Marx & Philosophy Review of Books
John Bellamy Foster, Brett Clark, and Richard York
Monthly Review Press, New York, 2010. 544pp., $17.95 pb
Reviewed by Matthijs Krul
Matthijs Krul is studying for an MSc in Economic History at the London School of Economics (firstname.lastname@example.org)
In the last few decades, there has been a renewed interest in exploring issues of ecology and sustainability from a Marxist perspective. Partially inspired by the ecological movement more widely, partially by the revival of Marxist economic theory since the 1980s, the topic of ‘Marx and ecology’ has been given wide attention in a range of publications in recent years. All three of the authors of the present book have earned their stripes in this field of research, and in particular John Bellamy Foster has been influential in putting ecological questions on the agenda of socialist politics, a tradition that had hitherto often been hostile to the claims of (middle class) ‘green’ campaigners. That capitalism is incompatible with the demands of our ecosystem and the existence of a self-sustaining environment free from exploitation is now taken for granted by socialists of whatever kind in most of the world, even in China; and yet this is a thought that had largely lain dormant since the period of the Second International. Its revival in recent years is in many ways for a significant part due to the above authors, and this book can be seen as the culmination of their efforts in the theoretical development of the implications of Marxism for understanding what Marx called the ‘metabolism’ between mankind and nature (45, 46). The ‘metabolic rift’ that capitalism has opened is, according to the authors, due to the incompatibility of the drive for perpetual growth and accumulation with the requirements of the environment as the basis for life (85).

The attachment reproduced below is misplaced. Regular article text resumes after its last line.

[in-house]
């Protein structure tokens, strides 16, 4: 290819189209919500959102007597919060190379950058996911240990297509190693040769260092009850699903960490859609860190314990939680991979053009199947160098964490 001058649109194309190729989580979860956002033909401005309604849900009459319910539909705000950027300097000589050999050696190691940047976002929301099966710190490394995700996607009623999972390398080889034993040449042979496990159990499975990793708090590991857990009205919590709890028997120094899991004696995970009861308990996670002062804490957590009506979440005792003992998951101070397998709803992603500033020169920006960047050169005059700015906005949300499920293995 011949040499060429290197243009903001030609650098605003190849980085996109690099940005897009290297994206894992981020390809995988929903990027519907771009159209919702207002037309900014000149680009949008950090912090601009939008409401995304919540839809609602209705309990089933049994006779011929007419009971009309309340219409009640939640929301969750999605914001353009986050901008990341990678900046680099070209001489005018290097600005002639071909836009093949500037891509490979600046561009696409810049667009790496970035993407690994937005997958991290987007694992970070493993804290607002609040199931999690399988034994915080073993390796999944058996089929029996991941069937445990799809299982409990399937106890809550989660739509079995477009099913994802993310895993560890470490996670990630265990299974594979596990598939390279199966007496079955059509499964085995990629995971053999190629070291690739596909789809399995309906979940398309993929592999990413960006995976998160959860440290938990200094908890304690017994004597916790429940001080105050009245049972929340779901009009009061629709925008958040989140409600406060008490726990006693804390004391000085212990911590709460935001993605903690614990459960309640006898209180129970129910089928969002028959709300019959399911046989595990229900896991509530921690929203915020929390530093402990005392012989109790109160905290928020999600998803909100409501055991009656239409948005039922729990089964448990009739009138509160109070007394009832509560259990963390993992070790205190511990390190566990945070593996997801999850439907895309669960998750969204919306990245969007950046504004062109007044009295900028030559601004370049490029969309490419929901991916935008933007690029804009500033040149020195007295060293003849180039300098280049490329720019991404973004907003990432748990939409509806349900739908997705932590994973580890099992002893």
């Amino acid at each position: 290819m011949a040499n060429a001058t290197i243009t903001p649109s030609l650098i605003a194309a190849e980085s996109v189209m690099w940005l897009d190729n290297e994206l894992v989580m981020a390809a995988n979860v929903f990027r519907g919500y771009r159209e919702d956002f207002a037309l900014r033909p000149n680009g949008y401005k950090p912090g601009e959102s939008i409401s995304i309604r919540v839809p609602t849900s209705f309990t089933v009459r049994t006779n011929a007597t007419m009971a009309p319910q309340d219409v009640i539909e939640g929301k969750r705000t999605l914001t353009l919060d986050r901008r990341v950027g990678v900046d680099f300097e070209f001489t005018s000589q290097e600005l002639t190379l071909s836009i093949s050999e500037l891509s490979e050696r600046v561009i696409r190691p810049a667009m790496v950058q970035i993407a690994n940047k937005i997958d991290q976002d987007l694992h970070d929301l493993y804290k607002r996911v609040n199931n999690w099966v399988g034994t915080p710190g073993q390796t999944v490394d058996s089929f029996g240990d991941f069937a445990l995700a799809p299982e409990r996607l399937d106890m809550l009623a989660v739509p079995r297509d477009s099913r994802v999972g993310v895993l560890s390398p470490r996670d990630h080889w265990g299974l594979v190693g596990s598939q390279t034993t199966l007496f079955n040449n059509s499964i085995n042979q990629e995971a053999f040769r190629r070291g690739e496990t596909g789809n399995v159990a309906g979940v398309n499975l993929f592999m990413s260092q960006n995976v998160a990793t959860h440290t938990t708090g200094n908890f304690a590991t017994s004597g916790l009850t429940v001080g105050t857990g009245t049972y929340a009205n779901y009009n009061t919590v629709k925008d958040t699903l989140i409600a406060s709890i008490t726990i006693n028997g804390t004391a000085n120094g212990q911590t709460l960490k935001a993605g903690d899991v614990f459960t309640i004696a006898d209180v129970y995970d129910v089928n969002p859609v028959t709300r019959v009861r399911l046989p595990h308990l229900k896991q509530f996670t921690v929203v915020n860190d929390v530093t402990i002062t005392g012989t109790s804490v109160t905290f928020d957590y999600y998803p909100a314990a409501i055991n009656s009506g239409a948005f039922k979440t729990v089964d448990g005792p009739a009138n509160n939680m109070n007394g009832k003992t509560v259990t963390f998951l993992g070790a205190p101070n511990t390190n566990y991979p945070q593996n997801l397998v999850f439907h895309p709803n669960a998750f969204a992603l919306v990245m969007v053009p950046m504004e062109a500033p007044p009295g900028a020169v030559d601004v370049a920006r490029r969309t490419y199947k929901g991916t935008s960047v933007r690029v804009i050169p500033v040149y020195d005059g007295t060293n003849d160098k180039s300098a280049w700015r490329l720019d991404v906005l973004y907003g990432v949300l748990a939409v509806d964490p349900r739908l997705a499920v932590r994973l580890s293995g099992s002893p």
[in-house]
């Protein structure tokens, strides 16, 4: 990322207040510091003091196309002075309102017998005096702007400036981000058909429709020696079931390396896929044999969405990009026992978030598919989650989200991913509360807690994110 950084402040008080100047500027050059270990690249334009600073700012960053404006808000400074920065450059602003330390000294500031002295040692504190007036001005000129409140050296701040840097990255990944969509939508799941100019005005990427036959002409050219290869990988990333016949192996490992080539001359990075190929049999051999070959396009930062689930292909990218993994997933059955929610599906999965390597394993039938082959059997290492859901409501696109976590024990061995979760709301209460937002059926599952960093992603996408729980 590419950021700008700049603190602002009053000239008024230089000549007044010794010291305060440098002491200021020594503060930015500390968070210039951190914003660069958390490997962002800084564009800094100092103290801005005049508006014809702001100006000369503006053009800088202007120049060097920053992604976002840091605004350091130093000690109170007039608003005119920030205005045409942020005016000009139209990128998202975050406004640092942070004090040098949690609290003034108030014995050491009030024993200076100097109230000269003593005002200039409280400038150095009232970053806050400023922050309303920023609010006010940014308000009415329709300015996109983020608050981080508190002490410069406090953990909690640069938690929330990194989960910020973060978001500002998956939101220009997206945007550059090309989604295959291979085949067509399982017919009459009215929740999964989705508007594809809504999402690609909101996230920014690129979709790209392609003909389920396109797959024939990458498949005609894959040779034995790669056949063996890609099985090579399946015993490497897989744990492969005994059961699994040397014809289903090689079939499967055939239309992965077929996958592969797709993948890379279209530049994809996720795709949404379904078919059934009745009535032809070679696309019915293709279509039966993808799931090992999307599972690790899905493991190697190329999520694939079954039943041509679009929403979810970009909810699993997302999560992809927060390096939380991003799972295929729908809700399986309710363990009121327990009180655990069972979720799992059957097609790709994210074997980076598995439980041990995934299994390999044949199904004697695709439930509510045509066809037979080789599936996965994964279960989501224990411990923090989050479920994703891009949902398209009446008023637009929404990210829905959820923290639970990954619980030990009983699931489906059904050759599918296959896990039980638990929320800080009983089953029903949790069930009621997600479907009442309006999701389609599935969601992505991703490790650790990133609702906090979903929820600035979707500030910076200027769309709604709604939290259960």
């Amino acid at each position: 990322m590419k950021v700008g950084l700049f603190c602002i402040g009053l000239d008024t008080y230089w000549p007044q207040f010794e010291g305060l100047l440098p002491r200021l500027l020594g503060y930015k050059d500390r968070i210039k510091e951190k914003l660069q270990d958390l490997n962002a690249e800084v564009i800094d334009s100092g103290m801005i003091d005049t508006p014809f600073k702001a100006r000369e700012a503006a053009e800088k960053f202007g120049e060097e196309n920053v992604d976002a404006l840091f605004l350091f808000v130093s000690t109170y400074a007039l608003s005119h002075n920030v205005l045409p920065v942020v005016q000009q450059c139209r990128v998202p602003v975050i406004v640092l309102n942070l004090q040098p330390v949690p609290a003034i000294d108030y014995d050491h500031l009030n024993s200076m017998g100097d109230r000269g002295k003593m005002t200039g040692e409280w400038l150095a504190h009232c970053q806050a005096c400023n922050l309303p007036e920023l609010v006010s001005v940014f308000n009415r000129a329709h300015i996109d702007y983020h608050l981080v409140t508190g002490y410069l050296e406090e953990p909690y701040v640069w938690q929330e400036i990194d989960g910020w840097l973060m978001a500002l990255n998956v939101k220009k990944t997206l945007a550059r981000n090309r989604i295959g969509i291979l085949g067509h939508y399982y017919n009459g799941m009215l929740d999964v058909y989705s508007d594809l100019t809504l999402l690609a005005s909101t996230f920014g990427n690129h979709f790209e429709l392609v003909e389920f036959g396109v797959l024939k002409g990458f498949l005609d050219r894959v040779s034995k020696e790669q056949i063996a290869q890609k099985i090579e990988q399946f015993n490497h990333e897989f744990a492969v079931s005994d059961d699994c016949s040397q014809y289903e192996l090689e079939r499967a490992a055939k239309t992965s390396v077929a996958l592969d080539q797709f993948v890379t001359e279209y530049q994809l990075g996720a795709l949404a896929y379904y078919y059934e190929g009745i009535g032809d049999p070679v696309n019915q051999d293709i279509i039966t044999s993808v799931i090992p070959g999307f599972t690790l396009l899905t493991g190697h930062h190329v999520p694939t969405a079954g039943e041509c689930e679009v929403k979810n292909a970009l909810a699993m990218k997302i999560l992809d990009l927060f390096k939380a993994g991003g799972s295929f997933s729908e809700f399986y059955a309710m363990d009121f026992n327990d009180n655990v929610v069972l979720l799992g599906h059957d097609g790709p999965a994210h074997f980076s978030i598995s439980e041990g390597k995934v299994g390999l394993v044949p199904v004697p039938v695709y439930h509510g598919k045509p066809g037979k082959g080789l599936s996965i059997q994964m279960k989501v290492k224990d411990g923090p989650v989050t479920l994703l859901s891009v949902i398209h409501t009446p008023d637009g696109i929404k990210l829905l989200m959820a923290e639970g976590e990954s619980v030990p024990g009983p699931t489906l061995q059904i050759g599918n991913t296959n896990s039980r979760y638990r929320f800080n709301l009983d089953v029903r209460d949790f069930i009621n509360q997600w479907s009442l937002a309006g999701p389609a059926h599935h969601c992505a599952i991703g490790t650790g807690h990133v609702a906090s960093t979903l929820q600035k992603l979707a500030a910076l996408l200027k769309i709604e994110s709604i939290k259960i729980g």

This disruption or rift in the metabolism between humans and the earth, the ‘regulative law of social production’ (124), expresses itself in three ways in the current-day catastrophic environmental feedback loop: first, the decline in the natural fertility of the soil, which has to be compensated for by transferring nutrients over long distances to new locations; second, the increase in the intensity of the exploitation of nature, extending and expanding the ‘ecological rift’ qualitatively and quantitatively; and third, the transformation of the earth in the capitalist production process into harmful waste and pollution (125). In the course of the book, the authors examine each of these in their historical development as well as in the findings of climatologists and other natural scientists regarding the current-day situation, underlining the scope and threat of the looming ecological disaster. This includes not only discussions of such politically familiar subjects as climate change and the carbon cycle, but also for example the impact of computer technology and electronic storage on the consumption of paper. The authors use not only Marx’s understanding of the nature and expansion of capital to underline their argument, but also explore how the ecological degradations caused by capitalism despite its renowned ‘efficiency’ can be seen as a specific application of the famous Jevons Paradox – a study by the famous nineteenth century economist Jevons of changes in the consumption of coal with the introduction of more energy-efficient technologies, which contrary to all expectation led to an increase, rather than decrease, in the consumption and extraction of this nonrenewable good. As the authors are well aware, many of the liberal punditry and the political class today who are aware of the real dimensions of this ecological rift put their faith in capitalism’s ability to achieve greater efficiencies by the introduction of new technology, and hope to avoid the impact of the ecological crisis in this way. But the Jevons Paradox and what the authors call the ‘Paperless Office Paradox’ (191) demonstrate why this cannot happen. Indeed, since the 1970s the energy consumption per unit of GDP of the United States has more than halved, but this has not in the least diminished the American over-consumption of energy resources relative to the rest of the world and the planet’s carrying capacity. In a system based on limitless accumulation for its own sake, any savings in energy efficiency will only allow an expansion in economic activity based on the energy source, negating the environmental benefit from the new technology. This is the Jevons Paradox in action, and as the authors emphasize, capitalism shows this pattern time and again….
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